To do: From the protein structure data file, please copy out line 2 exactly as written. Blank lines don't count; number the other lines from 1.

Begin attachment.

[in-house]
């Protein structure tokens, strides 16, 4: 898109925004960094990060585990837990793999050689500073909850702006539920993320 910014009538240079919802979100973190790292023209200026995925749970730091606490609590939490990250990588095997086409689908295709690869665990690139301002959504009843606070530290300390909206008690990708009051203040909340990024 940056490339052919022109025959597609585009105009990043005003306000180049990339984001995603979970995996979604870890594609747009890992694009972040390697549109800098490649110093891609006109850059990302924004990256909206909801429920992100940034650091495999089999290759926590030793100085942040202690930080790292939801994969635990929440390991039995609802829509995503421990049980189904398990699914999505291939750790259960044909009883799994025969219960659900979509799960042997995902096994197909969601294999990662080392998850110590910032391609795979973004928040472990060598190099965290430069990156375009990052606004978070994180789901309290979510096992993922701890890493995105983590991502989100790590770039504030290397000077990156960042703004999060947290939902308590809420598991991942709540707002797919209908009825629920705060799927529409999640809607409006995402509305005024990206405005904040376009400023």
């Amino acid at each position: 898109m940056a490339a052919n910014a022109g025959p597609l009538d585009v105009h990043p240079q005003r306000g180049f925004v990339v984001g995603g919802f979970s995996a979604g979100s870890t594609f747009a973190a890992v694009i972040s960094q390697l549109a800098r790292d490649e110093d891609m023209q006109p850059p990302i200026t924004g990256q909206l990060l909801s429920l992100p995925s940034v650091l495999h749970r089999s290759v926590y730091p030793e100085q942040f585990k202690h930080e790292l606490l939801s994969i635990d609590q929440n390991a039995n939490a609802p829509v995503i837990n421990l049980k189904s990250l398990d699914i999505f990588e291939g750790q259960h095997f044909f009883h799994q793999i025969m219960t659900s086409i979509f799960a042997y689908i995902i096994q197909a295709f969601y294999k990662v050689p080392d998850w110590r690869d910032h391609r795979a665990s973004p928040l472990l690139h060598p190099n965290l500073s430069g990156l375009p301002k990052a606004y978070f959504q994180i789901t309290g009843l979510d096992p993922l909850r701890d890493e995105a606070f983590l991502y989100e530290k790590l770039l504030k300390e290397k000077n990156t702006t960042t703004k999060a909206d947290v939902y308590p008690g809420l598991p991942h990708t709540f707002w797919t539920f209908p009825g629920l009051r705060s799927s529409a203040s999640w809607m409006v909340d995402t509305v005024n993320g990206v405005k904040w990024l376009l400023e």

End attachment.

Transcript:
């Protein structure tokens, strides 16, 4: 898109925004960094990060585990837990793999050689500073909850702006539920993320 910014009538240079919802979100973190790292023209200026995925749970730091606490609590939490990250990588095997086409689908295709690869665990690139301002959504009843606070530290300390909206008690990708009051203040909340990024 940056490339052919022109025959597609585009105009990043005003306000180049990339984001995603979970995996979604870890594609747009890992694009972040390697549109800098490649110093891609006109850059990302924004990256909206909801429920992100940034650091495999089999290759926590030793100085942040202690930080790292939801994969635990929440390991039995609802829509995503421990049980189904398990699914999505291939750790259960044909009883799994025969219960659900979509799960042997995902096994197909969601294999990662080392998850110590910032391609795979973004928040472990060598190099965290430069990156375009990052606004978070994180789901309290979510096992993922701890890493995105983590991502989100790590770039504030290397000077990156960042703004999060947290939902308590809420598991991942709540707002797919209908009825629920705060799927529409999640809607409006995402509305005024990206405005904040376009400023």